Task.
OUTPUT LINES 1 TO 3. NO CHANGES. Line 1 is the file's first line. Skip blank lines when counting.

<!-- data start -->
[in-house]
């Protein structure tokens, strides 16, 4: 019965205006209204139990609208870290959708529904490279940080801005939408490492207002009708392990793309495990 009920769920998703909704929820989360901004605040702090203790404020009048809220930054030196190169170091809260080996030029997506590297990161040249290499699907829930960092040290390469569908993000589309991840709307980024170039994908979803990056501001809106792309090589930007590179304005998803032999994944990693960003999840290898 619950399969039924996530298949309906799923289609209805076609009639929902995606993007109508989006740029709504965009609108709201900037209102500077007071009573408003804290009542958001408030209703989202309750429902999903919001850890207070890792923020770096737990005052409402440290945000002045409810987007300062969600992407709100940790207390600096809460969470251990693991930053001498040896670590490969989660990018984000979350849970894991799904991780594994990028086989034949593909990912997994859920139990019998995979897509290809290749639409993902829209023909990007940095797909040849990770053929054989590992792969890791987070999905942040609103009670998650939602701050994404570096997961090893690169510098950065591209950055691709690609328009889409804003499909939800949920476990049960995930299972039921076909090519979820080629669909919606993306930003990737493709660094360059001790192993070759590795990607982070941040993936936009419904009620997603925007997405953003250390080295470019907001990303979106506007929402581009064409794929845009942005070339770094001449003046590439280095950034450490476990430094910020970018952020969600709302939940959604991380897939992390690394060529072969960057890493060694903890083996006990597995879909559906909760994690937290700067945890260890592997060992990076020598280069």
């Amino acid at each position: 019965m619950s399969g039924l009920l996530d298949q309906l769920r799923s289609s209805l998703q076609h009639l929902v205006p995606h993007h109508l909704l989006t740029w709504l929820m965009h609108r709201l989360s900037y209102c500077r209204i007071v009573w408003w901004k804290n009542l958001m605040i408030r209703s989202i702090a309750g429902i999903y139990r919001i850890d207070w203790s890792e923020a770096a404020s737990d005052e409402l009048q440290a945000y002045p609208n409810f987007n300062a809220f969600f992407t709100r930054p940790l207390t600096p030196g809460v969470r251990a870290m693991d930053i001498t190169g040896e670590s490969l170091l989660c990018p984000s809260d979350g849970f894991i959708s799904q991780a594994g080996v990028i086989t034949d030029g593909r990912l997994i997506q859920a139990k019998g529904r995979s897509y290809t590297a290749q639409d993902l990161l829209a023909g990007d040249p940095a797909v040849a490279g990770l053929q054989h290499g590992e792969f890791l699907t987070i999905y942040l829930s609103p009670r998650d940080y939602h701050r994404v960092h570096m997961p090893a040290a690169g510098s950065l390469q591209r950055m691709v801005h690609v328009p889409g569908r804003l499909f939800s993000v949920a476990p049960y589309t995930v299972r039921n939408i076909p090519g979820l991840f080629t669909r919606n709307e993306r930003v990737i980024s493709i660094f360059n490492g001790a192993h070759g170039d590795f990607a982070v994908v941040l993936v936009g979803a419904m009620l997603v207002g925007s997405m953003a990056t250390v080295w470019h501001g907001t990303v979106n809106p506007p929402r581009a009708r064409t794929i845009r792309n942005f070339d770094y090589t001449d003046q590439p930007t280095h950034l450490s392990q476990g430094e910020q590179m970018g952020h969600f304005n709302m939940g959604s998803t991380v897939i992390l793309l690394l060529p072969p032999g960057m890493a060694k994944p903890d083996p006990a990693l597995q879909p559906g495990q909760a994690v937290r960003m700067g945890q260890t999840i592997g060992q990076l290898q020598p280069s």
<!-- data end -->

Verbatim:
[in-house]
């Protein structure tokens, strides 16, 4: 019965205006209204139990609208870290959708529904490279940080801005939408490492207002009708392990793309495990 009920769920998703909704929820989360901004605040702090203790404020009048809220930054030196190169170091809260080996030029997506590297990161040249290499699907829930960092040290390469569908993000589309991840709307980024170039994908979803990056501001809106792309090589930007590179304005998803032999994944990693960003999840290898 619950399969039924996530298949309906799923289609209805076609009639929902995606993007109508989006740029709504965009609108709201900037209102500077007071009573408003804290009542958001408030209703989202309750429902999903919001850890207070890792923020770096737990005052409402440290945000002045409810987007300062969600992407709100940790207390600096809460969470251990693991930053001498040896670590490969989660990018984000979350849970894991799904991780594994990028086989034949593909990912997994859920139990019998995979897509290809290749639409993902829209023909990007940095797909040849990770053929054989590992792969890791987070999905942040609103009670998650939602701050994404570096997961090893690169510098950065591209950055691709690609328009889409804003499909939800949920476990049960995930299972039921076909090519979820080629669909919606993306930003990737493709660094360059001790192993070759590795990607982070941040993936936009419904009620997603925007997405953003250390080295470019907001990303979106506007929402581009064409794929845009942005070339770094001449003046590439280095950034450490476990430094910020970018952020969600709302939940959604991380897939992390690394060529072969960057890493060694903890083996006990597995879909559906909760994690937290700067945890260890592997060992990076020598280069």
């Amino acid at each position: 019965m619950s399969g039924l009920l996530d298949q309906l769920r799923s289609s209805l998703q076609h009639l929902v205006p995606h993007h109508l909704l989006t740029w709504l929820m965009h609108r709201l989360s900037y209102c500077r209204i007071v009573w408003w901004k804290n009542l958001m605040i408030r209703s989202i702090a309750g429902i999903y139990r919001i850890d207070w203790s890792e923020a770096a404020s737990d005052e409402l009048q440290a945000y002045p609208n409810f987007n300062a809220f969600f992407t709100r930054p940790l207390t600096p030196g809460v969470r251990a870290m693991d930053i001498t190169g040896e670590s490969l170091l989660c990018p984000s809260d979350g849970f894991i959708s799904q991780a594994g080996v990028i086989t034949d030029g593909r990912l997994i997506q859920a139990k019998g529904r995979s897509y290809t590297a290749q639409d993902l990161l829209a023909g990007d040249p940095a797909v040849a490279g990770l053929q054989h290499g590992e792969f890791l699907t987070i999905y942040l829930s609103p009670r998650d940080y939602h701050r994404v960092h570096m997961p090893a040290a690169g510098s950065l390469q591209r950055m691709v801005h690609v328009p889409g569908r804003l499909f939800s993000v949920a476990p049960y589309t995930v299972r039921n939408i076909p090519g979820l991840f080629t669909r919606n709307e993306r930003v990737i980024s493709i660094f360059n490492g001790a192993h070759g170039d590795f990607a982070v994908v941040l993936v936009g979803a419904m009620l997603v207002g925007s997405m953003a990056t250390v080295w470019h501001g907001t990303v979106n809106p506007p929402r581009a009708r064409t794929i845009r792309n942005f070339d770094y090589t001449d003046q590439p930007t280095h950034l450490s392990q476990g430094e910020q590179m970018g952020h969600f304005n709302m939940g959604s998803t991380v897939i992390l793309l690394l060529p072969p032999g960057m890493a060694k994944p903890d083996p006990a990693l597995q879909p559906g495990q909760a994690v937290r960003m700067g945890q260890t999840i592997g060992q990076l290898q020598p280069s």